Emblem of the Po Leung Kuk
|Formation||8 November 1878|
|Founded at||British Hong Kong|
|Headquarters||66 Leighton Road, Hong Kong Island|
|Daisy C F HO|
|Calvin L LAM|
Daniel C Y CHAN, MH
Winnie W L CHAN
Helena C Y PONG
Amanda T W LEE
|Jenny Y C TAM|
Emily H Y TANG
Arnaldo Y H HO
Louie S N LAM
Clement J W CHEN, JP
Patrick H C KWOK
Jennifer W F LIU
Jonathan C K TONG
Candy W K HO
Carmen K M MA
Winnie NG, JP
Corona C M CHEUK, MH
|Society for the Protection of Women and Children|
|Po Leung Kuk|
The Po Leung Kuk, founded as the Society for the Protection of Women and Children, is a charitable organisation in Hong Kong that provides support for orphaned children, education and other services.
In the late 19th century, abduction and trafficking of women and children were widespread in Hong Kong, under the mui tsai system. On 8 November 1878, a group of local Chinese (Lo Lai-ping, Shi Shang-kai, Fung Ming-shan and Tse Tat-shing) presented a petition to the Governor of Hong Kong, John Pope Hennessy to set up Po Leung Kuk to rescue the kidnapped victims and the society was officially opened in August 1882.
The stated objective of the Kuk, as it is informally known, is to care for the young and protect the innocent. In the early days, it was primarily engaged in suppressing abduction of women and children and providing shelters and education for such victims. There were some difficulties with the colonial government, as a result of cultural differences, but the overall intention of improving the lot of unfortunates was earnestly pursued. However, it has been suggested that the arrangements the Kuk provided had the convenient effect of maintaining a supply of servants and potential concubines for the wealthy Chinese families of Hong Kong, in a "peculiarly Chinese form of patriarchy".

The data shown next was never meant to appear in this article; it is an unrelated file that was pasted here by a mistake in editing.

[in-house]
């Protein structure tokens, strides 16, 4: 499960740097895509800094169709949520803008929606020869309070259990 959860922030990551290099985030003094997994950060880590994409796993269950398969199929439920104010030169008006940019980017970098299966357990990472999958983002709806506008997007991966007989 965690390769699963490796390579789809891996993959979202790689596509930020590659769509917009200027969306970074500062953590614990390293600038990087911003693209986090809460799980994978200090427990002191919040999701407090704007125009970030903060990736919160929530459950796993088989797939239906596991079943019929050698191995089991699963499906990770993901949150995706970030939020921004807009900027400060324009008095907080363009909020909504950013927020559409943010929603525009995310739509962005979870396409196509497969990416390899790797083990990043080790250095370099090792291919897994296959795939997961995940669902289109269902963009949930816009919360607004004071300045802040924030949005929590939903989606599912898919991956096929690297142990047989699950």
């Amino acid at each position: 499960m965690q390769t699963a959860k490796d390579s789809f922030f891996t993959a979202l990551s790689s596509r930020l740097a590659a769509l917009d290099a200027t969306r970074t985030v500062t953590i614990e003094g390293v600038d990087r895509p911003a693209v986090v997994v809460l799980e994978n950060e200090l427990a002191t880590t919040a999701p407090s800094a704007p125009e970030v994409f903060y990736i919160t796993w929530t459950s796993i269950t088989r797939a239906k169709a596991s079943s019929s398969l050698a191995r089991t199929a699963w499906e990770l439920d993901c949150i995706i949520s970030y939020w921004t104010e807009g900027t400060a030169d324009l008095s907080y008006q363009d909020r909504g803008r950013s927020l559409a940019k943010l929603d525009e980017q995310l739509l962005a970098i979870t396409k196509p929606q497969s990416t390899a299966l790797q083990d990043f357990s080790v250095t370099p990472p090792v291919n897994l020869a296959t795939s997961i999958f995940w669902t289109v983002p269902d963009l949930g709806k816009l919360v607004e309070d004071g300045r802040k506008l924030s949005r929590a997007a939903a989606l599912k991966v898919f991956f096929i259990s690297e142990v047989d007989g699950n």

Over time, it became apparent that greater demands were required of PLK. After several reviews by the Government, the Po Leung Kuk Incorporation Ordinance, comprising 35 clauses, was enacted in 1893, creating a more efficient system for PLK to operate under. 
By the end of the 1930s, the government outlawed prostitution and the keeping of "Mui Tsai" (maids), and consequently the incidence of kidnapping fell. With the outbreak of the Sino-Japanese War, new social problems - such as the influx of refugees - had arisen, which brought along child abuse and abandonment. PLK expanded its service to provide vocational training and education to refugee women. During the Japanese occupation of Hong Kong, PLK took on more humanitarian responsibilities by providing shelter to the homeless. In the post-WWII period, PLK gradually extended its scope along with facility enhancement. 
In response to the rapid onset of social changes in the 1960s, PLK increased its coverage to include residential care, daycare, education, and rehabilitation of the mentally challenged. To meet these changes, the government amended the Ordinance of PLK in 1973, and the new Po Leung Kuk Incorporation Ordinance was enacted under Chapter 1040 of the Laws of Hong Kong. Following this, PLK became more involved in education services, and subsequently began to branch out to recreational services with the acquisition of land grants from the Government for a purpose-built holiday camp. 
Today Po Leung Kuk has over 300 units providing a wide spectrum of services, including social services (including medical services), educational services, recycling centers, recreational services and cultural services.
The Kuk currently runs more than 300 units throughout the SAR, providing welfare, educational, cultural and recreational services.
- "The Founding of Po Leung Kuk".
- Centenary History of the Po Leung Kuk Hong Kong 1878-1978.
- A Concise History of Hong Kong, by John Mark Carroll, 2007. pp60-61
- The Protection of Women in 19th Century Hong Kong, Elizabeth Sinn, p164
- "Po Leung Kuk Annual Report 2017-18".
- "University Admission Statistics for Degree Courses 2003-2012". www.sfc-plk.edu.hk.